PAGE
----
The order of your paragraphs could make a difference

8 11 2011

The rich should shoulder more of the poor’s burden. To what extent is this true?

Consider the following essay plans. There’s nothing wrong with the order of the paragraphs in Plan 1, but Plan 2 illustrates how re-ordering the paragraphs can make a difference.

PLAN 1

[Content is courtesy of Ezra]

Thesis
The rich are already doing a lot to shoulder the poor’s burden. Furthermore, there are problems with the status quo which make shouldering more of the poor’s burden unnecessary and possibly counter-productive. As harsh as it might sound, the truth is that until we solve the problems in the status quo, the rich should not shoulder more of the poor’s burden.

Paragraph 1
Explanation of the status quo and how the rich are already doing a lot / enough.  Engagement of counter-arguments to show an understanding of why some might argue for shouldering more of the poor’s burden.

[Paragraphs 2-4: Problems with the status quo]

Paragraph 2
Donor countries are unwilling to provide more aid. In fact, existing levels of aid provision are not being met enthusiastically. Thus, asking for more aid is pointless.

Paragraph 3
Problems with the provision of aid render aid ineffective, as donors may not understand the needs of the country (e.g. providing technology that the locals have no means of maintaining)

Paragraph 4
Problems in the recipient country make aid ineffective. One key problem is corruption in the government, which means that much aid never actually gets to the intended recipients.

Paragraph 5
When aid is provided, recipient countries often become trapped by the debt burden which they may never escape

Paragraph 6
Donor countries often have their own problems to deal with, and it’s the responsibility of the government to look after their own people first.

PLAN 2 

Thesis
(as above)

Paragraph 1
(as above)

[Paragraphs 2-4: Problems with the status quo]

Paragraph 2
Problems in the recipient country make aid ineffective. One key problem is corruption in the government, which means that much aid never actually gets to the intended recipients.

Paragraph 3
Some might argue that the problem is with the way* we give aid, and that we should still shoulder more of the poor’s burden, but do it in a way that circumvents the problem of corruption. One way is to stop providing money, and instead, actually go into a country to set up education programmes, or build roads / irrigate farms / etc.  However, we see that even when donor countries go into a country to provide aid directly to the intended recipients, further problems with the provision of aid render aid ineffective, as donors may not understand the needs of the country (e.g. providing technology that the locals have no means of maintaining)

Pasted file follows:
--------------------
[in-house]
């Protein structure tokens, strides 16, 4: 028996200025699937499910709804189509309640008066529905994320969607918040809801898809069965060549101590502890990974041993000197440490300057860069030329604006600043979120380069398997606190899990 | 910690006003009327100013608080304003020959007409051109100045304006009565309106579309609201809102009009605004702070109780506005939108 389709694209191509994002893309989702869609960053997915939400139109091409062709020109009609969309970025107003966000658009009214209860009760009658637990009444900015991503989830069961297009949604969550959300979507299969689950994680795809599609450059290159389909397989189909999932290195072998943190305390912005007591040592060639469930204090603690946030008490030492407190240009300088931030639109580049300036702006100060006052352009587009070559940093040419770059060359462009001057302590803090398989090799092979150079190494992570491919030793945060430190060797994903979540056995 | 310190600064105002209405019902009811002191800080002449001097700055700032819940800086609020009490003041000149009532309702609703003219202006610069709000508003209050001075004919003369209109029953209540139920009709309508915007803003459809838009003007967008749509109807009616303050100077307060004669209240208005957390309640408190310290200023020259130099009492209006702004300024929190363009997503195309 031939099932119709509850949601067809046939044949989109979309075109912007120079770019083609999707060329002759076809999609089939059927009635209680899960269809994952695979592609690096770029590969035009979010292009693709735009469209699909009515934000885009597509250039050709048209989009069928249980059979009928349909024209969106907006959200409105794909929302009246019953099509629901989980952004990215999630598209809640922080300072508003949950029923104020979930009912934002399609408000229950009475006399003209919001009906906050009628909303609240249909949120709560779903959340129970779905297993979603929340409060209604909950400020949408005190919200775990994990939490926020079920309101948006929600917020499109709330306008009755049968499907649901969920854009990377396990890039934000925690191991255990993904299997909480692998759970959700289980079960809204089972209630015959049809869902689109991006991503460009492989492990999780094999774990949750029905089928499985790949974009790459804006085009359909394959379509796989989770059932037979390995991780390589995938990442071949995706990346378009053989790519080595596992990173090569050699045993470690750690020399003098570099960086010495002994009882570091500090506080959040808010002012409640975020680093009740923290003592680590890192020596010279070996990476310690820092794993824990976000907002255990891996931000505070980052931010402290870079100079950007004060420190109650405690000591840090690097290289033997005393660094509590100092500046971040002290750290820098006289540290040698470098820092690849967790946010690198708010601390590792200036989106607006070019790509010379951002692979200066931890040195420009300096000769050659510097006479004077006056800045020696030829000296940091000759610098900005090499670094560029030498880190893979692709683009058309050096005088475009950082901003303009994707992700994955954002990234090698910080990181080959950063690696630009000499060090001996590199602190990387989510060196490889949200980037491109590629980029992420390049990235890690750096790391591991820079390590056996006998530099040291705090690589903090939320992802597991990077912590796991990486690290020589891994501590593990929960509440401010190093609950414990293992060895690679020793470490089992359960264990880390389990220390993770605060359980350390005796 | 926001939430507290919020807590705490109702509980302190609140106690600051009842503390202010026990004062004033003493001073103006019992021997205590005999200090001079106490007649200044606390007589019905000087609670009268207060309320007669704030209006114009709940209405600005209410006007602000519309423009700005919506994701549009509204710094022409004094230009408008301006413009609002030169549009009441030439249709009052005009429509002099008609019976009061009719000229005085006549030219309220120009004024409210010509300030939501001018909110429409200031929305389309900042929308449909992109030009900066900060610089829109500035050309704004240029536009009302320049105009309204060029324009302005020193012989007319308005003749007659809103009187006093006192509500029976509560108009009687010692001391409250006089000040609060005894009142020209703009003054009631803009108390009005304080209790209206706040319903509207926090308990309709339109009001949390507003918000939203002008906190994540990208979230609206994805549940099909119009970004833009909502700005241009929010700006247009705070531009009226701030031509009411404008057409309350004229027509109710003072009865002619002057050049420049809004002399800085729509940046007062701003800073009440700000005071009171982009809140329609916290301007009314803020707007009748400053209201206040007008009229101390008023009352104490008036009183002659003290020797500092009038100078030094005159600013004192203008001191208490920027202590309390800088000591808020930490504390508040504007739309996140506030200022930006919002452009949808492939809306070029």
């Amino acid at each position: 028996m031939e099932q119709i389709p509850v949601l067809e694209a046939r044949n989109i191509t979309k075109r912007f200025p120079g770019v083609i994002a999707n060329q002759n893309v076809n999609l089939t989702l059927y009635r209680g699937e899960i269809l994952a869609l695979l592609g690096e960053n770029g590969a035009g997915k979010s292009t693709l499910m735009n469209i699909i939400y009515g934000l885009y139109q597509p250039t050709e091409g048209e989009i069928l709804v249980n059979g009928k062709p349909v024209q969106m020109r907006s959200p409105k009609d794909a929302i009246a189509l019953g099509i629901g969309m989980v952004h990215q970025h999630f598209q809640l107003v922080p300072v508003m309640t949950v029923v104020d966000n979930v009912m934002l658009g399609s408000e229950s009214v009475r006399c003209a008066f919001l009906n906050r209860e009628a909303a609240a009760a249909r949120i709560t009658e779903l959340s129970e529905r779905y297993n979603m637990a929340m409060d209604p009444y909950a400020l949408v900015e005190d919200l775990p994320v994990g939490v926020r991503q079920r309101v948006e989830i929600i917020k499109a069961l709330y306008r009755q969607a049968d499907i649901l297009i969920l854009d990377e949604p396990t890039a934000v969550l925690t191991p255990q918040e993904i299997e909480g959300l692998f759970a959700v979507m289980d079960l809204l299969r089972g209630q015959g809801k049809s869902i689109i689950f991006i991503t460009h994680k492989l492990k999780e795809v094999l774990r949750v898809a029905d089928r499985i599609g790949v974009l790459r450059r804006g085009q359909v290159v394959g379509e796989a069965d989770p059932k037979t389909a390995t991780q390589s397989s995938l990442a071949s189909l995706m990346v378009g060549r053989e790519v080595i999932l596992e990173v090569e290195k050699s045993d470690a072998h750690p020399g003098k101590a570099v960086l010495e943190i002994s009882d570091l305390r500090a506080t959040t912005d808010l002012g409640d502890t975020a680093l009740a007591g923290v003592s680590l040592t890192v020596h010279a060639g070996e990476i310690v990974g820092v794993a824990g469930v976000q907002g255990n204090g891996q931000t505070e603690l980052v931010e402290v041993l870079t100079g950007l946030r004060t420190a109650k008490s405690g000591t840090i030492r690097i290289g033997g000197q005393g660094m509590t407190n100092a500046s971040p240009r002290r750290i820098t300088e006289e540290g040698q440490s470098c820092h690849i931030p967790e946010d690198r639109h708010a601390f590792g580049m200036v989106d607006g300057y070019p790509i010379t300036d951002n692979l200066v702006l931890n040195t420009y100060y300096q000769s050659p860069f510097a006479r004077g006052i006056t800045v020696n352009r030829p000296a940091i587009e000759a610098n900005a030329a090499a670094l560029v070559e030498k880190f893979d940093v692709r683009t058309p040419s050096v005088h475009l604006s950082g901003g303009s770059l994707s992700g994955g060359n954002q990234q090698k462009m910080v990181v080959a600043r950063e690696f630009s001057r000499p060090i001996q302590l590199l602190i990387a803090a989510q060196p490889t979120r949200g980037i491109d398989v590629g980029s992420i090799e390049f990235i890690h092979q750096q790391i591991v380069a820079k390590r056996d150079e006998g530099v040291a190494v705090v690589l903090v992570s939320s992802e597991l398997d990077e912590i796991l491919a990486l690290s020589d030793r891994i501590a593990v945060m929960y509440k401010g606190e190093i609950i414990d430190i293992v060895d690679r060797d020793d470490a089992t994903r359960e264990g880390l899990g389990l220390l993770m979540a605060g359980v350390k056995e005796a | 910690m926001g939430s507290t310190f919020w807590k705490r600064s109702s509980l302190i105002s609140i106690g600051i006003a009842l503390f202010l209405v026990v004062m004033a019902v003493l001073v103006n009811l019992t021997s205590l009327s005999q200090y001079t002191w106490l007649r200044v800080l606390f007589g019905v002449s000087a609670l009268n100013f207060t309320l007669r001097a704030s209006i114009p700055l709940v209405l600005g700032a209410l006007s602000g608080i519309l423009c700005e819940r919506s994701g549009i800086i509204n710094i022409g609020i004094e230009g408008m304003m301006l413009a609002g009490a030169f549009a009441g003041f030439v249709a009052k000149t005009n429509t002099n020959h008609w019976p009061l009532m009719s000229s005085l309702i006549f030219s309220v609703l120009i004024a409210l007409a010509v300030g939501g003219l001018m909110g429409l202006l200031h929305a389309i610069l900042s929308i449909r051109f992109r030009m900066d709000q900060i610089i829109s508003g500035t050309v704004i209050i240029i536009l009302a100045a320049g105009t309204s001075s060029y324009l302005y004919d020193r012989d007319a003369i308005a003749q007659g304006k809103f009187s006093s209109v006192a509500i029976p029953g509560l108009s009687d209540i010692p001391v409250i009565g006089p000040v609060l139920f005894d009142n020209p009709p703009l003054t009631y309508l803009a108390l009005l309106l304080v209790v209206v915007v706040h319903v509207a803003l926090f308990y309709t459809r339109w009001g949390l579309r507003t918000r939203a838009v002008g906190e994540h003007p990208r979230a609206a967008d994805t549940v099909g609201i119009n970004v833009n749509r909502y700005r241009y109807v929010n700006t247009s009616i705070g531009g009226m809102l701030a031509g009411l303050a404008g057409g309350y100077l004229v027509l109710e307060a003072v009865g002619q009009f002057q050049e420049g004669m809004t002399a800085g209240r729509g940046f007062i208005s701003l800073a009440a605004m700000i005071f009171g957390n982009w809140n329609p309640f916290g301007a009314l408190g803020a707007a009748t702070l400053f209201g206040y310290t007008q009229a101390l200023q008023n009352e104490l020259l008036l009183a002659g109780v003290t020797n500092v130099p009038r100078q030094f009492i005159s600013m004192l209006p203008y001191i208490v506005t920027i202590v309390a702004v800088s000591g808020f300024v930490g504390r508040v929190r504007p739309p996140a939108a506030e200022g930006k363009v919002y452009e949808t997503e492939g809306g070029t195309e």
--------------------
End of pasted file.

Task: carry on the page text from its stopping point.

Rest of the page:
Paragraph 4
In light of this, some may propose going back to the idea of giving money (thereby preventing the problem of providing technology that the poor cannot upkeep), but only shouldering more of the poor’s burden in countries that do not face severe problems of corruption (thereby preventing the problem of aid being taken by corrupt governments or being misused). In other words, by providing more aid to only suitable recipient countries. And this might seem like a possible solution – until one considers that when aid is provided, recipient countries often become trapped by the debt burden which they may never escape.

Paragraph 5
Of course, opponents might argue that this problem can be avoided – with a big dose of altruism. Debts have been cancelled in the past, so perhaps if we provided gifts, rather than aid that needs to be repaid, we would finally be fulling our moral obligation of truly, genuinely, altruistically shouldering the burden of the poor. But yet again, problems arise – the potential for overdependency, for one, as well as the simple fact that even donor countries often have their own problems to deal with, and it’s the responsibility of the government to look after their own people first.

Paragraph 6
Finally, all the above arguments assume that countries are more than comfortable with the existing amount of aid they’re providing, and that they would be more than willing to shoulder more of the poor’s burden. However, the unfortunate reality is that donor countries are unwilling to provide more aid. In fact, existing levels of aid provision are not being met enthusiastically. Thus, asking for more aid is pointless.

What makes Plan 2 a better essay is not just the fact that the paragraphs are ordered differently. You also must show why you’re ordering the paragraphs in that way. Show that the way you’ve ordered your paragraphs is not arbitrary, but it was done to show the development of your essay on a macro scale. And that explains the importance of the blue text in Plan 2 – the blue text shows the link between one paragraph and the preceding one, and shows your reader that you don’t just know how to develop individual arguments (paragraph development), but you are also developing the entire thesis (essay development) as you move from one paragraph to the next.

*See this post which considers dealing with the key term “more” by considering the manner rather than the quantity.


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